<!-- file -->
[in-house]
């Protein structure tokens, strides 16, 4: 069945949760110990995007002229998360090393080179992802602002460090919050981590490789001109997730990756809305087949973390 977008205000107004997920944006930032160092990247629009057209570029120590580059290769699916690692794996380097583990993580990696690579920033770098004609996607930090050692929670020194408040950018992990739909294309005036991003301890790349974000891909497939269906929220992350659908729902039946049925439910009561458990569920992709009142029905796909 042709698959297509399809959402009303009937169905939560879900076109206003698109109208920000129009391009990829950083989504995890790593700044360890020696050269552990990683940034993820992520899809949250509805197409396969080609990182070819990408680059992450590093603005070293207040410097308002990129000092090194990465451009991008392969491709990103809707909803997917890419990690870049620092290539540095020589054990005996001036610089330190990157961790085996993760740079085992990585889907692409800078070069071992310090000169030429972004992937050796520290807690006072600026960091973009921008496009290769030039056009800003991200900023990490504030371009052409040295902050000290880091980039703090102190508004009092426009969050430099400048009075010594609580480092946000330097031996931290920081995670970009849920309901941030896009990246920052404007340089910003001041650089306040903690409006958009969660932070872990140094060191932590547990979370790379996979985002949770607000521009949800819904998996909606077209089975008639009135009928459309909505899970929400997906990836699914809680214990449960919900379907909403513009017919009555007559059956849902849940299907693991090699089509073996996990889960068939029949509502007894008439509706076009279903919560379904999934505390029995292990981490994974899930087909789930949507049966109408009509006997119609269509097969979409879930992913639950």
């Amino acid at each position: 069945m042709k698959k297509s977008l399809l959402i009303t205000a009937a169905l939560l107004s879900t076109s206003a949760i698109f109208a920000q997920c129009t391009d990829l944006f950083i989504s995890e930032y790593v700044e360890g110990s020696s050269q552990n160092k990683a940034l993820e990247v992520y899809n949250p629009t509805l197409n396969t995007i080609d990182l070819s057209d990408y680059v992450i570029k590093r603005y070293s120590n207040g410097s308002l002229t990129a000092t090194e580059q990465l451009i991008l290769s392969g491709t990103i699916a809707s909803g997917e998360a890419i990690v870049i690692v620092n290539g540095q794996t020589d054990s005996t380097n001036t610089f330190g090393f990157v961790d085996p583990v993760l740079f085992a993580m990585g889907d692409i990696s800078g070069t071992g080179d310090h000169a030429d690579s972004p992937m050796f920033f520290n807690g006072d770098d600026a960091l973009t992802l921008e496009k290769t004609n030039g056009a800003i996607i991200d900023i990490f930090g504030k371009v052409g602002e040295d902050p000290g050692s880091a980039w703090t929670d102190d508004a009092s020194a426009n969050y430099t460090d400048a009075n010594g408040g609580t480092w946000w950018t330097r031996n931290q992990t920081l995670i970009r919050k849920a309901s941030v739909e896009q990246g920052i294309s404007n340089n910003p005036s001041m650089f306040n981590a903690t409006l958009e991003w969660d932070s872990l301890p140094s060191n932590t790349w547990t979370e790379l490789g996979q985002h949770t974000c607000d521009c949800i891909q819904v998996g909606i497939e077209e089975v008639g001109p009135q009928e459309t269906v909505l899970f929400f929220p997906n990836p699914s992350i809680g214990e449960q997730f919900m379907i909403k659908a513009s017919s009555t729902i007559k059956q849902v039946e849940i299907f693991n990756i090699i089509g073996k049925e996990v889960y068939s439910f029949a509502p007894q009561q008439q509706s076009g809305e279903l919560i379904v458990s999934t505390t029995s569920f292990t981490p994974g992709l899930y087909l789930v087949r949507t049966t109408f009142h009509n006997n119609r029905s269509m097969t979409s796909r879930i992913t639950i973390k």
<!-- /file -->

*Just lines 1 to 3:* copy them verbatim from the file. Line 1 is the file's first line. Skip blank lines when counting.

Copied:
[in-house]
């Protein structure tokens, strides 16, 4: 069945949760110990995007002229998360090393080179992802602002460090919050981590490789001109997730990756809305087949973390 977008205000107004997920944006930032160092990247629009057209570029120590580059290769699916690692794996380097583990993580990696690579920033770098004609996607930090050692929670020194408040950018992990739909294309005036991003301890790349974000891909497939269906929220992350659908729902039946049925439910009561458990569920992709009142029905796909 042709698959297509399809959402009303009937169905939560879900076109206003698109109208920000129009391009990829950083989504995890790593700044360890020696050269552990990683940034993820992520899809949250509805197409396969080609990182070819990408680059992450590093603005070293207040410097308002990129000092090194990465451009991008392969491709990103809707909803997917890419990690870049620092290539540095020589054990005996001036610089330190990157961790085996993760740079085992990585889907692409800078070069071992310090000169030429972004992937050796520290807690006072600026960091973009921008496009290769030039056009800003991200900023990490504030371009052409040295902050000290880091980039703090102190508004009092426009969050430099400048009075010594609580480092946000330097031996931290920081995670970009849920309901941030896009990246920052404007340089910003001041650089306040903690409006958009969660932070872990140094060191932590547990979370790379996979985002949770607000521009949800819904998996909606077209089975008639009135009928459309909505899970929400997906990836699914809680214990449960919900379907909403513009017919009555007559059956849902849940299907693991090699089509073996996990889960068939029949509502007894008439509706076009279903919560379904999934505390029995292990981490994974899930087909789930949507049966109408009509006997119609269509097969979409879930992913639950």
């Amino acid at each position: 069945m042709k698959k297509s977008l399809l959402i009303t205000a009937a169905l939560l107004s879900t076109s206003a949760i698109f109208a920000q997920c129009t391009d990829l944006f950083i989504s995890e930032y790593v700044e360890g110990s020696s050269q552990n160092k990683a940034l993820e990247v992520y899809n949250p629009t509805l197409n396969t995007i080609d990182l070819s057209d990408y680059v992450i570029k590093r603005y070293s120590n207040g410097s308002l002229t990129a000092t090194e580059q990465l451009i991008l290769s392969g491709t990103i699916a809707s909803g997917e998360a890419i990690v870049i690692v620092n290539g540095q794996t020589d054990s005996t380097n001036t610089f330190g090393f990157v961790d085996p583990v993760l740079f085992a993580m990585g889907d692409i990696s800078g070069t071992g080179d310090h000169a030429d690579s972004p992937m050796f920033f520290n807690g006072d770098d600026a960091l973009t992802l921008e496009k290769t004609n030039g056009a800003i996607i991200d900023i990490f930090g504030k371009v052409g602002e040295d902050p000290g050692s880091a980039w703090t929670d102190d508004a009092s020194a426009n969050y430099t460090d400048a009075n010594g408040g609580t480092w946000w950018t330097r031996n931290q992990t920081l995670i970009r919050k849920a309901s941030v739909e896009q990246g920052i294309s404007n340089n910003p005036s001041m650089f306040n981590a903690t409006l958009e991003w969660d932070s872990l301890p140094s060191n932590t790349w547990t979370e790379l490789g996979q985002h949770t974000c607000d521009c949800i891909q819904v998996g909606i497939e077209e089975v008639g001109p009135q009928e459309t269906v909505l899970f929400f929220p997906n990836p699914s992350i809680g214990e449960q997730f919900m379907i909403k659908a513009s017919s009555t729902i007559k059956q849902v039946e849940i299907f693991n990756i090699i089509g073996k049925e996990v889960y068939s439910f029949a509502p007894q009561q008439q509706s076009g809305e279903l919560i379904v458990s999934t505390t029995s569920f292990t981490p994974g992709l899930y087909l789930v087949r949507t049966t109408f009142h009509n006997n119609r029905s269509m097969t979409s796909r879930i992913t639950i973390k």